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Second Opinions > Cataract Surgery: Patch or no Patch?

Cataract Surgery: Patch or no Patch?

We patch our cataract surgery patients with a folded eye pad wet with sterile water, then a full eyepad, then a shield. But we've also seen outbreaks of corneal abrasions, which are very painful. Should cataract patients be patched, or should we just cover the eye with a shield?

Started by: Vicky Presley (Director, Surgical Services/Director of Nursing) at June 22, 2012 (6:40 pm)

Comments and Responses

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Patients that receive topical anesthesia, have an eyeshield with no patch. Any patient that receives a block, an eyepad and shield are placed on the operative eye.

Julie S. (Director, Surgical Services/Director of Nursing) at October 29, 2012 (3:31 pm)

Most of our patients get a light block. We tape the lid close and have them remove the tape in a few hours. The reason is to decrease the corneal abrasions. Patients either scratch the eye themselves or the lid not functioning properly yet leads to exposure.

G. Stancel (Administrator/Director/Manager/Owner/Exec. Officer) at October 26, 2012 (7:25 pm)

We do not patch our cataract patients except if they are blocked and then they are taped, patched, and sheilded for 4 hours. We were sending our catarct patients home with instructions to wear their glasses or thier shield for the first day and the shield every night for a week but many were confused and were wearing their sunglasses all day and night and to thier post-op appointment so we shield them before they leave with a clear plastic shield and tell them they can remove it when they wake up the following morning and then only wear it at night for the first week. We did not notice any increase in post-op complications when they were not required to wear the shield the first day, but the patients seemed to want to wear something to protect their eye so we just shield everybody now.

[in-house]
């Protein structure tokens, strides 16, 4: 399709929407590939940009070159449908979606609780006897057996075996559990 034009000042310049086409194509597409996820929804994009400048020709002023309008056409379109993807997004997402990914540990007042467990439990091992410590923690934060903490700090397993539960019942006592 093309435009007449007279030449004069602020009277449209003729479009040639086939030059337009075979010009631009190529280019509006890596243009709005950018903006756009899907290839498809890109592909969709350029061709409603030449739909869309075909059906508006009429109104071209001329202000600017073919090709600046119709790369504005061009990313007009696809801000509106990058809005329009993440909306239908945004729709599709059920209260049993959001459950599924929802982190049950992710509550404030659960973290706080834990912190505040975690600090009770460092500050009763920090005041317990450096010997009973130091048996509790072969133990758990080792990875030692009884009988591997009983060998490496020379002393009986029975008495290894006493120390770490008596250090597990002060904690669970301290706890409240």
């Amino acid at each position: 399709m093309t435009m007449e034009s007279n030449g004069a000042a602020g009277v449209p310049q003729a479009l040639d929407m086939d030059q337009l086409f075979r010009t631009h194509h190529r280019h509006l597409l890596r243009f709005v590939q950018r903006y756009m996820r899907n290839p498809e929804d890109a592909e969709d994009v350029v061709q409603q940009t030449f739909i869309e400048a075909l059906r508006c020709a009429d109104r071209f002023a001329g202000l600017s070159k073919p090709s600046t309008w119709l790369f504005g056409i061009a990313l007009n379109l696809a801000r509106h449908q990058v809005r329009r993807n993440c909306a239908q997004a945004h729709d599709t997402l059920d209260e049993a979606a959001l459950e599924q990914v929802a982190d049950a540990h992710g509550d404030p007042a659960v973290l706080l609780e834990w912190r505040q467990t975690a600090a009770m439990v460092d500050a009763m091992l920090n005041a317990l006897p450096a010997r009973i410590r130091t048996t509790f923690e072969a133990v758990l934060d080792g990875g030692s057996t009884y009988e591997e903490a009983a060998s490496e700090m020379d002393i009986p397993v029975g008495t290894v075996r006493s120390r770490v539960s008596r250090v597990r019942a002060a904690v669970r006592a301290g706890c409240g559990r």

K. Saxon (Director, Surgical Services/Director of Nursing) at October 22, 2012 (3:47 pm)

No patch.

JoAnn N. (Director, Surgical Services/Director of Nursing) at August 14, 2012 (1:43 pm)

Our topical gtt patients are instructed to keep their eye closed for 30 minutes after surgery and they have the eye sheild place until they see the Dr the next day. After the Dr. appointment, they are to wear either the sheild or their glasses during the daytime at home. They are to put the sheild on when sleeping.
Our blocks have a small piece of tape placed on the eyelid, then the eyepatch taped on then the the sheild. The patient is instructed to remove the tape and the eyepatch after 4 hours and to re-apply the sheild until they see the Dr. the next day. They are to wear the sheild while sleeping but again may use either their glasses or the sheild during the daytime.
It is sometimes hard for the topical patients to remember to keep their eye closed for the 30 minutes. For this reason I asked our surgeon once if we could patch the eye and remove the patch in 30 minutes. His answer was no. He said he did not want the patient opening their eye with the patch in place or it could cause an abrasion. He said that the block patients are not able to open their eye so this is not an issue with them.